Tuesday, June 5, 2012
READING FOR COMPREHENSION
WHEN I was a high school student at St Peter’s in Ghana’s eastern region town of Nkwatia-Kwahu, I had a mate who was extremely good at memorising notes given to us in class. Sometimes, while I would be busy struggling to make meaning out of certain topics, this guy would appear from nowhere and begin to recite from memory the entire lesson notes in a matter of minutes. Whenever he did that I got shaken a bit, that what I was finding difficult to absorb was a piece of cake for another person.
Yet, most of the time I performed better than he did in examinations. I never understood why I did better than someone who could recite all his notes from cover to cover. But now I know why. My friend often read with the sole objective to memorise the words of his notes without seeking to understand the concepts the words represented.
Literacy confers the ability to read but not necessarily the ability to comprehend what you read. It takes a sense of purpose and consciousness to make sense of what you read. Don’t take it for granted that because you are literate, you will understand everything you read. Effective reading is an art which can be learnt and perfected through series of practices.
Before you begin to read anything, set your objectives. Why do you want to read this material? Is it for entertainment, inspiration, information or relaxation? Setting an objective right from the beginning helps you to know what to look out for while reading. If you read without any conscious objective, you will only end up accumulating facts that do not make sense to you.
You should establish some linkage between what you read and your life or career. If you determine how relevant what you read is to you life, education or work, you would most likely stay focused and definitely grasp something useful from your reading.
Again, before you read actively, you must have a feel of the particulars. Look out for the name of the author, the publisher, place of publication, number of pages, title of work, number of chapters and the central theme that the work covers. All these will help you to decide whether or not the material is worth reading. It will also help you to establish a degree of confidence and familiarity even before you begin to read.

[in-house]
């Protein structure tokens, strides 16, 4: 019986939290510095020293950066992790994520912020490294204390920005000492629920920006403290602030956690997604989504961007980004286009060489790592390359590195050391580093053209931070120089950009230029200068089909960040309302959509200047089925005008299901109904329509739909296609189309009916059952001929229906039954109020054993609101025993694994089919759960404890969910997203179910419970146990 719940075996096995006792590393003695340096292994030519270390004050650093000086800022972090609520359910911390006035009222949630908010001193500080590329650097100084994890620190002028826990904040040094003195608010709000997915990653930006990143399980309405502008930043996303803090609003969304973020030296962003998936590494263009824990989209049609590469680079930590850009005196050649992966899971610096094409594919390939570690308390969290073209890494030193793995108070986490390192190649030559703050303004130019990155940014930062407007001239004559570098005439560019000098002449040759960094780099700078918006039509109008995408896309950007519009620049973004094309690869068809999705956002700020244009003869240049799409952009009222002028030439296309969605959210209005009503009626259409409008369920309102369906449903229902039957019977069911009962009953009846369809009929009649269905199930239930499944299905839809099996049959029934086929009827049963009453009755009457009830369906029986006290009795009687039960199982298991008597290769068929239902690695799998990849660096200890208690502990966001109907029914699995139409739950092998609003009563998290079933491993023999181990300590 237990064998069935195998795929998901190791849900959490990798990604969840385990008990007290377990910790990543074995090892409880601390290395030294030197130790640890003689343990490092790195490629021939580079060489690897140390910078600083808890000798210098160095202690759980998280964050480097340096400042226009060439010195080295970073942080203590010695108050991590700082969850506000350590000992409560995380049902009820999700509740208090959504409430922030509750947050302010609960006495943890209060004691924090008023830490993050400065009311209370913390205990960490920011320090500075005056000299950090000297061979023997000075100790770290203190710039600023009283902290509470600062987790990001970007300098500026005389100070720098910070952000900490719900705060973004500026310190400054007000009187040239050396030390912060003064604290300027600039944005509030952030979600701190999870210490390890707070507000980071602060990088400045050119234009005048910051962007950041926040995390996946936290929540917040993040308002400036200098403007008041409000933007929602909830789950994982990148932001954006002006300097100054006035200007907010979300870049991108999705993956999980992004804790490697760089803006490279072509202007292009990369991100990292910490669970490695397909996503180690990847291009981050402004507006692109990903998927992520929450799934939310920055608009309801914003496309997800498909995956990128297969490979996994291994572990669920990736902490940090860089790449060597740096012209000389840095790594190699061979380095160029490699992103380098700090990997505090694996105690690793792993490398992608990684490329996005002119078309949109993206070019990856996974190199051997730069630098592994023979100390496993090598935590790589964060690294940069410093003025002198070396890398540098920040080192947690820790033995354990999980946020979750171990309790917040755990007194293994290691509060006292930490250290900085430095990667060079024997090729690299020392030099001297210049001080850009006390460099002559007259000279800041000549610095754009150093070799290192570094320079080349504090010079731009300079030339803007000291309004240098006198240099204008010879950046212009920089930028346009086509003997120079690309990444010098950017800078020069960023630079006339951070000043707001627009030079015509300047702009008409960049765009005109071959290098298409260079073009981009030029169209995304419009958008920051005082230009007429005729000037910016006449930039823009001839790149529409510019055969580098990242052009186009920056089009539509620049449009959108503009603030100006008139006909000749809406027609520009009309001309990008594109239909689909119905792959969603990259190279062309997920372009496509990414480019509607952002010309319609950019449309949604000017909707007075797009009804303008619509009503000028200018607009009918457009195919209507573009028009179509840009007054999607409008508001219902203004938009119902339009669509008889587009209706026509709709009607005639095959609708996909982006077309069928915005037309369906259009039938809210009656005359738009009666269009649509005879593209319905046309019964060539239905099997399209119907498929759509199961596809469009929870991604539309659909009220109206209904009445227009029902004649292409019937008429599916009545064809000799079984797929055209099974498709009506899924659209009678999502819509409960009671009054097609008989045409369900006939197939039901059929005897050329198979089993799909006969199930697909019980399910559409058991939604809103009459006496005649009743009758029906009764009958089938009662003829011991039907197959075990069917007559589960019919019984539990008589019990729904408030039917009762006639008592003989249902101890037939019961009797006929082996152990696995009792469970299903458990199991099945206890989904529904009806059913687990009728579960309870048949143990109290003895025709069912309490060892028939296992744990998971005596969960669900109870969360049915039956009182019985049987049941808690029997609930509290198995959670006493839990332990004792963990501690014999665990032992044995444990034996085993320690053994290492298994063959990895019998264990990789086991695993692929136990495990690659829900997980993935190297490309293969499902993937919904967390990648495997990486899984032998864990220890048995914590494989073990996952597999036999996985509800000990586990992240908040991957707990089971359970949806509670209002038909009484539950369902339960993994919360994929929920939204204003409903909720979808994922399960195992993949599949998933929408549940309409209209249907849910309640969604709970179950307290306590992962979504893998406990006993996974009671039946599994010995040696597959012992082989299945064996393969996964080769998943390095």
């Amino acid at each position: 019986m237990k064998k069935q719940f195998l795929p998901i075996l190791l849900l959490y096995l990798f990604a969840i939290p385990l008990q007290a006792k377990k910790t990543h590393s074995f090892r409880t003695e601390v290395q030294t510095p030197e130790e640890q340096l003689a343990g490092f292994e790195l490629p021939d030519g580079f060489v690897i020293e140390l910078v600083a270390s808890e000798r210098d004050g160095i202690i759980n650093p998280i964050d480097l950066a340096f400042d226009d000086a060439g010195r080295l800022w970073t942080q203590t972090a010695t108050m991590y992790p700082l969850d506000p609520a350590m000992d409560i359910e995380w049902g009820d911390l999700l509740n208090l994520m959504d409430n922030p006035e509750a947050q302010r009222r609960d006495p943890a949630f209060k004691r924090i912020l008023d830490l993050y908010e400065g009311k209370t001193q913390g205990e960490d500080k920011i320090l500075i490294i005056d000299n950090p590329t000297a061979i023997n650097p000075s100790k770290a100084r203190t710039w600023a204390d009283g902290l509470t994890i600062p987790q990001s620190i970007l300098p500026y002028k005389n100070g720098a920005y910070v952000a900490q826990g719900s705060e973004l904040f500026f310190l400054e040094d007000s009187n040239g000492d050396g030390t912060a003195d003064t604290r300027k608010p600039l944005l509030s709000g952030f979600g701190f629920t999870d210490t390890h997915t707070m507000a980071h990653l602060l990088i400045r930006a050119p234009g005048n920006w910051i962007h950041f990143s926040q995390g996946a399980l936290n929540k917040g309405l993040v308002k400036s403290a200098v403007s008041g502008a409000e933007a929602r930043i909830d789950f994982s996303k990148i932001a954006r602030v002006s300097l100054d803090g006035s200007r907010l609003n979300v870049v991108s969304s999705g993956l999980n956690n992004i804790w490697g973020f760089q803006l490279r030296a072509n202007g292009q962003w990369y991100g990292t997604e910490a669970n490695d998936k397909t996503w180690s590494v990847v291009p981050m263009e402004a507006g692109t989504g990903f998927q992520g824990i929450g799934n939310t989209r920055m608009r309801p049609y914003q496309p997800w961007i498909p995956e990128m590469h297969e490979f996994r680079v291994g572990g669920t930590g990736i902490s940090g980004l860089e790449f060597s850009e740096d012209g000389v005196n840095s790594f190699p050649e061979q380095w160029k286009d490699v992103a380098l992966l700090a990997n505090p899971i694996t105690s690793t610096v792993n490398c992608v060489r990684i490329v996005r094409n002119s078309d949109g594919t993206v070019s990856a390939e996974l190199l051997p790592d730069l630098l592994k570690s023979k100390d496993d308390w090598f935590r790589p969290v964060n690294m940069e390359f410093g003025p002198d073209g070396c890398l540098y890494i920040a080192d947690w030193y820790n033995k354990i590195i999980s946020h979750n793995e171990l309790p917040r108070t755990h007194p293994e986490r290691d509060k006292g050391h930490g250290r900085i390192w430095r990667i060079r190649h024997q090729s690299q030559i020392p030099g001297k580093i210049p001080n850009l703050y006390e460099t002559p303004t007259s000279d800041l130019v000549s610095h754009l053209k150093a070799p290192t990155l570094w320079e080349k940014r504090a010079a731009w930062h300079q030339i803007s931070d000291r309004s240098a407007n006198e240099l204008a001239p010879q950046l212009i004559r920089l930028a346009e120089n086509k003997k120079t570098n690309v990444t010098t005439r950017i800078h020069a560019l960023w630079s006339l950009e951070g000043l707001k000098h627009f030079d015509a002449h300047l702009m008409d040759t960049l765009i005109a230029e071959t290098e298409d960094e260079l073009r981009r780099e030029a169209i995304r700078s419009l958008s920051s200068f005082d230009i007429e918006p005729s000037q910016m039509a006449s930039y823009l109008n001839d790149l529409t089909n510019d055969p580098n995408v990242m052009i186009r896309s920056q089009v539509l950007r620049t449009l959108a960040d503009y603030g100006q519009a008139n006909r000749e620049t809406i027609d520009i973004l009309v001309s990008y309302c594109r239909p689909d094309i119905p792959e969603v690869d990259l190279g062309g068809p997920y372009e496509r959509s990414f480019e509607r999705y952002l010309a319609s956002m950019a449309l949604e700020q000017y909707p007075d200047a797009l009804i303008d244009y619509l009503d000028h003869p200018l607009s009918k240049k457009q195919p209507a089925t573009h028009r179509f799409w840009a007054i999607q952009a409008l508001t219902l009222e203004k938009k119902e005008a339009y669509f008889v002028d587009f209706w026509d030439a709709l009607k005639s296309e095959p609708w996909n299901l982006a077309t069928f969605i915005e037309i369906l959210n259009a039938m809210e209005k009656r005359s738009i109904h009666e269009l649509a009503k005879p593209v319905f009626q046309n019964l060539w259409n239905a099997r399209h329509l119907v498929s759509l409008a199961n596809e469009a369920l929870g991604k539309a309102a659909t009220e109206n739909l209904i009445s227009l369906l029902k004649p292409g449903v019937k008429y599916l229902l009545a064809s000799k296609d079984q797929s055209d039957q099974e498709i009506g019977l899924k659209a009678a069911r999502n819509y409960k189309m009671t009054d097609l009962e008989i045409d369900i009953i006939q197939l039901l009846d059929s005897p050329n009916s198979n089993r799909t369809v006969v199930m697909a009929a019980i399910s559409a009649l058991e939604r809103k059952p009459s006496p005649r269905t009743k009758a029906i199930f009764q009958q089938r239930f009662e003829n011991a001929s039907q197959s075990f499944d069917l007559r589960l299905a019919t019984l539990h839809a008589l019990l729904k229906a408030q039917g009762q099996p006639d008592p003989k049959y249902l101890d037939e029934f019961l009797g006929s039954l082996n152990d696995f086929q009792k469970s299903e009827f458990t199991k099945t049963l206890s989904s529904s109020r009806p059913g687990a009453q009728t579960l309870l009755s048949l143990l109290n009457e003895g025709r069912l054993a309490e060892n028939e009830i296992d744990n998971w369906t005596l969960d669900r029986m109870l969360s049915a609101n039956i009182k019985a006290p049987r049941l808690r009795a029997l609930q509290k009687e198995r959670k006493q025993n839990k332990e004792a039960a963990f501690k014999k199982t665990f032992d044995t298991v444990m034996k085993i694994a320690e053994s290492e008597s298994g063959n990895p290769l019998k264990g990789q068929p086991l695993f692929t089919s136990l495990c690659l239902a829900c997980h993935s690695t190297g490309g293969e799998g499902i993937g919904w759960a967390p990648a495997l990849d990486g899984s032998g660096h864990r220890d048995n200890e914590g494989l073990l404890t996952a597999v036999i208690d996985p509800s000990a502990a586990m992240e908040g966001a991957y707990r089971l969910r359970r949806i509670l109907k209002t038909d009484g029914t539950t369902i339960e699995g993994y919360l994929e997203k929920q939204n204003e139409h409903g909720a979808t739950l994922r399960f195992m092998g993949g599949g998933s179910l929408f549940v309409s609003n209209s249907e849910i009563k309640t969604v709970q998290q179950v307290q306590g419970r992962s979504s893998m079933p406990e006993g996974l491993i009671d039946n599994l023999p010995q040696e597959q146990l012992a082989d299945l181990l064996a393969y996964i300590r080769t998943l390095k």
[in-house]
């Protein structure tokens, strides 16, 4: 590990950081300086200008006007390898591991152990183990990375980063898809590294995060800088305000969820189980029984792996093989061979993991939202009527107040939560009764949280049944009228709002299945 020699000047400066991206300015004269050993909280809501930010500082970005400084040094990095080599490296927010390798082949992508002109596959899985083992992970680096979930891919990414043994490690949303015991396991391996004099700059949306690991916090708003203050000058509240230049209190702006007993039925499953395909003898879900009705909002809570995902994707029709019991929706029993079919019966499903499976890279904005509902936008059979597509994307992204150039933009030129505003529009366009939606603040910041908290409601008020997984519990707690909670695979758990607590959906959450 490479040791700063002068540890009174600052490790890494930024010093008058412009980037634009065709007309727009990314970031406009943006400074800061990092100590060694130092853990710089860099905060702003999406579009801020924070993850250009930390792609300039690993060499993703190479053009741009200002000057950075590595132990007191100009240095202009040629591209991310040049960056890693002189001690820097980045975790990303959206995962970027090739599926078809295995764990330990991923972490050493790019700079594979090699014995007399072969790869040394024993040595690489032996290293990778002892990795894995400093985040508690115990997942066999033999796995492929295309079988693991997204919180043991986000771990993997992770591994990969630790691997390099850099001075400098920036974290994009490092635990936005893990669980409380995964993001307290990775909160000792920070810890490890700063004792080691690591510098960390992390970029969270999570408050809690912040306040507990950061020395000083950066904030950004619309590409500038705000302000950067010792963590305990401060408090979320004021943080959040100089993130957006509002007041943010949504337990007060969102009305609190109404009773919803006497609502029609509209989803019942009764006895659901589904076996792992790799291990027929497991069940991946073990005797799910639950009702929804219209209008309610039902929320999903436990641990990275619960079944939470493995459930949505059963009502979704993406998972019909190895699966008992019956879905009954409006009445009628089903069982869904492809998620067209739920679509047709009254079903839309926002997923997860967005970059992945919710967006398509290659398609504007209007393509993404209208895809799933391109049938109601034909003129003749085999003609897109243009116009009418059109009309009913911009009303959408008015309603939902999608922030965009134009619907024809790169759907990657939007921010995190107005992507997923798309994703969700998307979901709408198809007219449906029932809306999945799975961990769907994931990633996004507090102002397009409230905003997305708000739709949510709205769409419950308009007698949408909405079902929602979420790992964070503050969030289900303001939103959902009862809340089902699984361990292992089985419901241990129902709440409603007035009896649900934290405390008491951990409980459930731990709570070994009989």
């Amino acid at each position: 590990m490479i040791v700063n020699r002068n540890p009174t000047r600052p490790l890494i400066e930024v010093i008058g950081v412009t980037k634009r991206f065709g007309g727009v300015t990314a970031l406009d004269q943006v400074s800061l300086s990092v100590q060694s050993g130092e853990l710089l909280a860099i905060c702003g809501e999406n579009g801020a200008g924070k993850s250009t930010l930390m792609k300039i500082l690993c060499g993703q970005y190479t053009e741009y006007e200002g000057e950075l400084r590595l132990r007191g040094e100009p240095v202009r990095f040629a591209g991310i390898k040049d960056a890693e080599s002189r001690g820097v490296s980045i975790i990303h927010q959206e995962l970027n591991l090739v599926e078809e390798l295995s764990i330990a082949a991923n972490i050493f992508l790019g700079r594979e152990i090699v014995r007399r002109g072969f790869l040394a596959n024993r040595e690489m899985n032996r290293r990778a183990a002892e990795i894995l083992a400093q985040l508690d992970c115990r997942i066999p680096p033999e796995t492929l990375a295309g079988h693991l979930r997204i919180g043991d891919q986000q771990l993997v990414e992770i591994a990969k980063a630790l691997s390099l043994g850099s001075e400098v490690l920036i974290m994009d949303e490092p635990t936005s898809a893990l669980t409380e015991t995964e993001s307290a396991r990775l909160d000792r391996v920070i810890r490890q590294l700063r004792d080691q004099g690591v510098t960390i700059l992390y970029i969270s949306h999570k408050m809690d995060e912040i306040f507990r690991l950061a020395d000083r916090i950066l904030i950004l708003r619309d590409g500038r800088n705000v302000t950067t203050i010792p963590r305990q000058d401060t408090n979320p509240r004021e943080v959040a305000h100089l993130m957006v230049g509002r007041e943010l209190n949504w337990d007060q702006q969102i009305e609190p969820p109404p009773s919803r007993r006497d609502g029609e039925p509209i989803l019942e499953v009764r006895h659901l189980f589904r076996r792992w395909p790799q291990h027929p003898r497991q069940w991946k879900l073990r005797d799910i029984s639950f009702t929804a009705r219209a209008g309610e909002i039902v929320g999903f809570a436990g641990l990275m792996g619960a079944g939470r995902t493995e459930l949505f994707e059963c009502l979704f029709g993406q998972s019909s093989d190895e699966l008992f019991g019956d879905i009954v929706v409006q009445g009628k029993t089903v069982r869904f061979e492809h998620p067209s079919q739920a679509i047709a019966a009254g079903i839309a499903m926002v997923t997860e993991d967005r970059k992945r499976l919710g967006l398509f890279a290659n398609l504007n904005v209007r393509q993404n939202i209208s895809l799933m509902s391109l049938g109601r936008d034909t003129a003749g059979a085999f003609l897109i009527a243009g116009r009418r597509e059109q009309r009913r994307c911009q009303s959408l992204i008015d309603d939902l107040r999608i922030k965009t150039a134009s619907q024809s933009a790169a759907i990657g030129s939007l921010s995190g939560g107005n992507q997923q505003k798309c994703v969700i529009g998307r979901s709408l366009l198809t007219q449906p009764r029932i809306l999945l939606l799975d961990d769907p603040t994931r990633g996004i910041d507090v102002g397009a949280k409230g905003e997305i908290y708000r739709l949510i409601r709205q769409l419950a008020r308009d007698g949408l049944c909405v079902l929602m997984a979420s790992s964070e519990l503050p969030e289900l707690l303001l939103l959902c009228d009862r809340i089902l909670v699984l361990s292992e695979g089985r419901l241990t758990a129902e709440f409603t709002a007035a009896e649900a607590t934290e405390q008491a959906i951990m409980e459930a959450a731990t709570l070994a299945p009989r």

Another recommendation is to engage the material with questions while reading. In your mind, employ the use of questioners such as how, why, when and what. Sometimes you can even decide to play the devil’s advocate by challenging some of the things you read and see if the script can defend itself by the time you get to the end. Or you could get cynical with phrases like ‘and so what.’ All these approaches will help you evaluate whether or not your objectives are being met throughout all your stages of reading a particular text.
Taking notes is another way to ensure that your reading is not a futile venture. You can take notes in different ways. You could write your impressions unto a separate medium such as paper, word processor file or personal blog or use a highlighter to mark important sections of the text. This approach ensures that you focus on portions of the text that are important to you, thus gleaning meat from it.
If my prescriptions do not work for you, it means you are probably not taking care of something – yourself. Yes, yourself. You must know your best context or atmosphere for reading. Some people read better in the night when everything is serene. Others like to read when there is some noise at the background. There are people who require the radio to be on or some music to be played when they are reading. Some also like to read continuously for hours without any interference while others prefer to read amid intermittent breaks. What about you? When is the most conducive time for you to read? Within which circumstances is your mind alert to grasp things you read? If you examine yourself well, you will know. Then you can read and understand.
Reading to understand is so critical in the knowledge because your effectiveness will be based on what you understand. If you can’t understand what you read, then the one who does not read is better off in the sense that you would have wasted your time – another critical factor of production in the knowledge economy. Don’t just read. Read to comprehend.
© June 2012 Terry Mante
Personal Development Network (PEDNET)